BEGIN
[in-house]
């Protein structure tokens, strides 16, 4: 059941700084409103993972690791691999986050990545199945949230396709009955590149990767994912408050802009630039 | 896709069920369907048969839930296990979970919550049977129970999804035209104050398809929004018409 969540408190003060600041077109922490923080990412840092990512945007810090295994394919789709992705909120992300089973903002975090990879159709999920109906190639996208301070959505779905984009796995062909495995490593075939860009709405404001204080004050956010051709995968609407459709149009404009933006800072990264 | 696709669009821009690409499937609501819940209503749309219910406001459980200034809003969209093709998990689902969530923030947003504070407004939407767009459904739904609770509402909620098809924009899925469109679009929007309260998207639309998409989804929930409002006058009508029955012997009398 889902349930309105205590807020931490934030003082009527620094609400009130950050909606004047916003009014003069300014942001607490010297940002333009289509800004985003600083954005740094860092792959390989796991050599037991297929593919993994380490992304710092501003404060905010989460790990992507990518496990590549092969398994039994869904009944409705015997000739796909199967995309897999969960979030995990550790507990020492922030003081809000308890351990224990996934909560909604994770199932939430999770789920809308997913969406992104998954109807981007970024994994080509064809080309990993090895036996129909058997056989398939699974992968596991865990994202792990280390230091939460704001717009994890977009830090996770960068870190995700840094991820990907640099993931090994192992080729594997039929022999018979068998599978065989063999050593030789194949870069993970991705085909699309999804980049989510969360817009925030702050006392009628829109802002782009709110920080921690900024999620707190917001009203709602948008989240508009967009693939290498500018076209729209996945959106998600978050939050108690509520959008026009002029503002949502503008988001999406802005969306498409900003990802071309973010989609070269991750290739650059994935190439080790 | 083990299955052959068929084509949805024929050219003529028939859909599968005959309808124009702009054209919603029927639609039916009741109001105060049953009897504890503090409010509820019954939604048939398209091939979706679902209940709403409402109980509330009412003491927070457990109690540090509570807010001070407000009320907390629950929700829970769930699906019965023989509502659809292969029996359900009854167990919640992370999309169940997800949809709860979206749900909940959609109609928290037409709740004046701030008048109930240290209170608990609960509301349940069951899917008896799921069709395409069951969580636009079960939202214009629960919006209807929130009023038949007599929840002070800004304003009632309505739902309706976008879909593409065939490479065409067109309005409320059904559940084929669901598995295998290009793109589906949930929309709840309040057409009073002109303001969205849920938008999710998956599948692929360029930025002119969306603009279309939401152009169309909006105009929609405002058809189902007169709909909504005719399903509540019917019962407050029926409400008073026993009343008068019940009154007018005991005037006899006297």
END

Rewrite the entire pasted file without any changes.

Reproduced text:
[in-house]
């Protein structure tokens, strides 16, 4: 059941700084409103993972690791691999986050990545199945949230396709009955590149990767994912408050802009630039 | 896709069920369907048969839930296990979970919550049977129970999804035209104050398809929004018409 969540408190003060600041077109922490923080990412840092990512945007810090295994394919789709992705909120992300089973903002975090990879159709999920109906190639996208301070959505779905984009796995062909495995490593075939860009709405404001204080004050956010051709995968609407459709149009404009933006800072990264 | 696709669009821009690409499937609501819940209503749309219910406001459980200034809003969209093709998990689902969530923030947003504070407004939407767009459904739904609770509402909620098809924009899925469109679009929007309260998207639309998409989804929930409002006058009508029955012997009398 889902349930309105205590807020931490934030003082009527620094609400009130950050909606004047916003009014003069300014942001607490010297940002333009289509800004985003600083954005740094860092792959390989796991050599037991297929593919993994380490992304710092501003404060905010989460790990992507990518496990590549092969398994039994869904009944409705015997000739796909199967995309897999969960979030995990550790507990020492922030003081809000308890351990224990996934909560909604994770199932939430999770789920809308997913969406992104998954109807981007970024994994080509064809080309990993090895036996129909058997056989398939699974992968596991865990994202792990280390230091939460704001717009994890977009830090996770960068870190995700840094991820990907640099993931090994192992080729594997039929022999018979068998599978065989063999050593030789194949870069993970991705085909699309999804980049989510969360817009925030702050006392009628829109802002782009709110920080921690900024999620707190917001009203709602948008989240508009967009693939290498500018076209729209996945959106998600978050939050108690509520959008026009002029503002949502503008988001999406802005969306498409900003990802071309973010989609070269991750290739650059994935190439080790 | 083990299955052959068929084509949805024929050219003529028939859909599968005959309808124009702009054209919603029927639609039916009741109001105060049953009897504890503090409010509820019954939604048939398209091939979706679902209940709403409402109980509330009412003491927070457990109690540090509570807010001070407000009320907390629950929700829970769930699906019965023989509502659809292969029996359900009854167990919640992370999309169940997800949809709860979206749900909940959609109609928290037409709740004046701030008048109930240290209170608990609960509301349940069951899917008896799921069709395409069951969580636009079960939202214009629960919006209807929130009023038949007599929840002070800004304003009632309505739902309706976008879909593409065939490479065409067109309005409320059904559940084929669901598995295998290009793109589906949930929309709840309040057409009073002109303001969205849920938008999710998956599948692929360029930025002119969306603009279309939401152009169309909006105009929609405002058809189902007169709909909504005719399903509540019917019962407050029926409400008073026993009343008068019940009154007018005991005037006899006297």